The Triumph of Death - a typical Global Middle Ages History piece of art.
The Triumph of Death, circa 1355, Pisa, Wikimedia Commons.

The paper’s intersectionality also extends to a passionate commitment to decolonisation. A paper centring on mobility and cultural connection must see beyond a purely White and Western perspective, offering opportunities to study indigenous societies in Africa, North and South America and Asia. Crucially, the paper also recognises that decolonisation doesn’t just mean studying non-western empires. There’s an anarchist streak running through the Global Middle Ages, an active desire to examine and resist all forms of oppression and subjugation. From consideration of what makes empires tick to inspection of the subtle hierarchies implicit in all forms of society, this is a paper that recognises decolonisation and emancipation is a journey rather than a destination, and – certainly for this student – it has provided an excellent set of directions.

‘Global,’ however, entails more than just the study of the world beyond Europe. It also challenges the student to consider the reality of living on the globe. The paper fuses its social and political history with the environment. How do societies exist within a space? Is prayer impacted by variable daylight hours? Is it inherently easier to govern plains than mountains, and how do states manipulate the landscape to make it more governable? Do certain climate conditions impact historical outcomes? Was the Mongol expansion a result of greater rainfall -> more grass -> stronger horses? For a modern era seeing the full effects of climate change, this paper offers an opportunity to grapple with the Anthropocene, to reflect on how we shape the world around us and how in turn that world shapes us.

But perhaps my favourite part of this paper is just how strange it has the potential to become. In its challenging, provocative and eclectic interdisciplinary nature, the Global Middle Ages invites the student to consider the wholly unexpected. Often in essays and tutorials we were asked to do history from the perspective of pathogens or animals. Following developments in ‘multi-species studies’ we began to view a fur merchant and his pack animals as worlds shambling across the Eurasian steppe, mortal assemblages of living and dead flesh in which microbes and parasites thrived. At other moments, we looked at the symbiotic relationship between humans and their landscape: the systems of oppression inherent in agriculture, the co-operation and mutual bond between shepherd and flock. At times, it might even feel a little too strange for some. I will never not be agog at the fact that to circumvent the fasting of meat, English Christians categorised beavers as fish, leading to the rapid depopulation of beavers, reducing the construction of dams and changing the landscape enough to result in flooding, but as odd as it became it never failed to be interesting. Once the Global Middle Ages invites you to view the world as it does, you’ll never see it the same again.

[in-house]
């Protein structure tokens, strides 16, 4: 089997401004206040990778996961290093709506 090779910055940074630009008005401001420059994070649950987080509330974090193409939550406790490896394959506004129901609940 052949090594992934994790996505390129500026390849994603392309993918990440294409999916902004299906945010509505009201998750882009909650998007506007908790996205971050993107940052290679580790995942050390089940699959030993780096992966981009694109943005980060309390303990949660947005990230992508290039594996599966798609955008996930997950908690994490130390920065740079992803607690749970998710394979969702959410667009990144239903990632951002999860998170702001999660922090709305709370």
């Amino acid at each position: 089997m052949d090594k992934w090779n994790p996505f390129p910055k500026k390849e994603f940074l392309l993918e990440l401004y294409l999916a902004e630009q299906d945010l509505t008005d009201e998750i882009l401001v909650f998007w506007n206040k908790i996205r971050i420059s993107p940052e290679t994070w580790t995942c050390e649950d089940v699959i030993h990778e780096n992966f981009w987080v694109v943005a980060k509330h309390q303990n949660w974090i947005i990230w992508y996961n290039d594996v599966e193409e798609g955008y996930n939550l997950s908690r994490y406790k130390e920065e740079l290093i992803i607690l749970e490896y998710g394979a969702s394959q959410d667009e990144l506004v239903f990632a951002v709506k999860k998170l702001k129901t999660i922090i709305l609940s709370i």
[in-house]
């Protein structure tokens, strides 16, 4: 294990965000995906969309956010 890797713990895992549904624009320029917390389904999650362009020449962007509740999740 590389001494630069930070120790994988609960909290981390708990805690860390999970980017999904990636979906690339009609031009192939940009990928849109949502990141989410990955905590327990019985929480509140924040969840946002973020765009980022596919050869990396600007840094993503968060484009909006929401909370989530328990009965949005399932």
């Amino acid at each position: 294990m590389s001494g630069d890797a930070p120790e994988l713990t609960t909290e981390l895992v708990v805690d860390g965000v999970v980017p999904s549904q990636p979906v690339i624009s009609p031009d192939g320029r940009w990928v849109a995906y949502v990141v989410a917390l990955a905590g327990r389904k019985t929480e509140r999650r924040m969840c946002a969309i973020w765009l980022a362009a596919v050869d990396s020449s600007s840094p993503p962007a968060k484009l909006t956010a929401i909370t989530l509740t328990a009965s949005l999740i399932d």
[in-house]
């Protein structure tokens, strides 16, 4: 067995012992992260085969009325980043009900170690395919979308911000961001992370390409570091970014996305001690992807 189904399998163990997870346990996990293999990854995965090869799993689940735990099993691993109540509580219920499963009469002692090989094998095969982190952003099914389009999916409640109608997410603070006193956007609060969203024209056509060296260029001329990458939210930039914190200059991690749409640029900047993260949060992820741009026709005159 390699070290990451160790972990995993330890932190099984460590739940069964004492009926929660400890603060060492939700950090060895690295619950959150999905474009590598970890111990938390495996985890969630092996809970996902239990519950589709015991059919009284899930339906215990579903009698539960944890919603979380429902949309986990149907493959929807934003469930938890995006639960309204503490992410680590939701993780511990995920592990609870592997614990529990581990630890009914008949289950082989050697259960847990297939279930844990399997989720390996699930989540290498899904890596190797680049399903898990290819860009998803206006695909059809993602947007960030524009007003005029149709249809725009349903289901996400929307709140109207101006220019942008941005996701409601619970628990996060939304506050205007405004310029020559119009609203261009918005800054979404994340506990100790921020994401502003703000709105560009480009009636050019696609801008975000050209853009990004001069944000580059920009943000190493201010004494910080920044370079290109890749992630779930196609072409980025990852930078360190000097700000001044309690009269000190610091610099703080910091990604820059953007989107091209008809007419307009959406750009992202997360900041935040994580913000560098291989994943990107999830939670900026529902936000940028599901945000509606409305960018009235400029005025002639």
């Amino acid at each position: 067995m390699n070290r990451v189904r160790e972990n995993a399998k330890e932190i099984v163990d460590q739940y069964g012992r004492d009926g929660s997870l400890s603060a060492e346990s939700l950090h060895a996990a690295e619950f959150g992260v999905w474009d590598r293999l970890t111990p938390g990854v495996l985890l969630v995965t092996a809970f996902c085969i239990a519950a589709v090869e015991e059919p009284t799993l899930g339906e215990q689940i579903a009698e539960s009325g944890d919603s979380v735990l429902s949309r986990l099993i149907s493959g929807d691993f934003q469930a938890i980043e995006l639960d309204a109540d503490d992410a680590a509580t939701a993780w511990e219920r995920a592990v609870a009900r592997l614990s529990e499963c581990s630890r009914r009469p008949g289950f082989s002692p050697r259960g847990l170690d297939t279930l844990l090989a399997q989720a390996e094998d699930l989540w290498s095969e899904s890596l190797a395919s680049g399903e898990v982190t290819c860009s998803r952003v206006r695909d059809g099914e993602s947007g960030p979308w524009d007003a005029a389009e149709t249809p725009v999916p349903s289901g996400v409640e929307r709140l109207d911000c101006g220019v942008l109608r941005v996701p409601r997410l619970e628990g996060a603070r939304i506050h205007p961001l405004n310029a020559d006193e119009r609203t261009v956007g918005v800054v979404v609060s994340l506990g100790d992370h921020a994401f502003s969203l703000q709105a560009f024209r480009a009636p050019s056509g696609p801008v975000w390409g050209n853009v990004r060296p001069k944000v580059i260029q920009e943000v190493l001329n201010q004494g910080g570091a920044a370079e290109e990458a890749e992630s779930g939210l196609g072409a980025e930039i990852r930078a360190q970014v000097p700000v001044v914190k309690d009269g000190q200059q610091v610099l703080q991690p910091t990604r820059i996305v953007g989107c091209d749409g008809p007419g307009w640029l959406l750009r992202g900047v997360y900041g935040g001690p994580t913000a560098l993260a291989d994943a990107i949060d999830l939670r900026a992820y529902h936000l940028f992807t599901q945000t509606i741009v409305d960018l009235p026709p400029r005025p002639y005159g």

Altogether, I think the Global Middle Ages is everything an Oxford history paper should strive to be. It is thought provoking, passionate, challenging (both academically and personally) but always deeply rewarding. It feels true to the historical period it surveys, whilst remaining relevant to the present. It opens eyes to new opportunities and rewrites the possibilities of ‘doing history’ one essay at a time. But, most importantly, it is one of the most fun and exciting papers you could possibly dream of taking. Do yourself a favour when you choose your Finals and take this option. You won’t regret it.

Three articles to give you a flavour:

Anna Tsing’s ‘Unruly Edges: Mushrooms as Companion Species’: Thirteen pages that start with mushroom foraging and end with the most compelling argument against imperialist capitalism I’ve ever read. A mind-expanding piece of anthropology, history and multi-species studies.

Amanda Powers and Caroline Dodds Pennock’s ‘Globalising Cosmologies’: Part of the project that created this paper, this article will awaken you to the possibilities of global history by investigating the cosmologies of the Aztecs and Western Christendom.

Elizabeth Lambourn’s ‘Abraham’s Luggage: A Social Life of Things in the Medieval Indian Ocean’: A bit of a dense one but an incredible example of what this paper can offer. With just a list of the luggage taken by a Jewish traveller, this book weaves a vibrant social fabric and explores the nature of inter-cultural connections.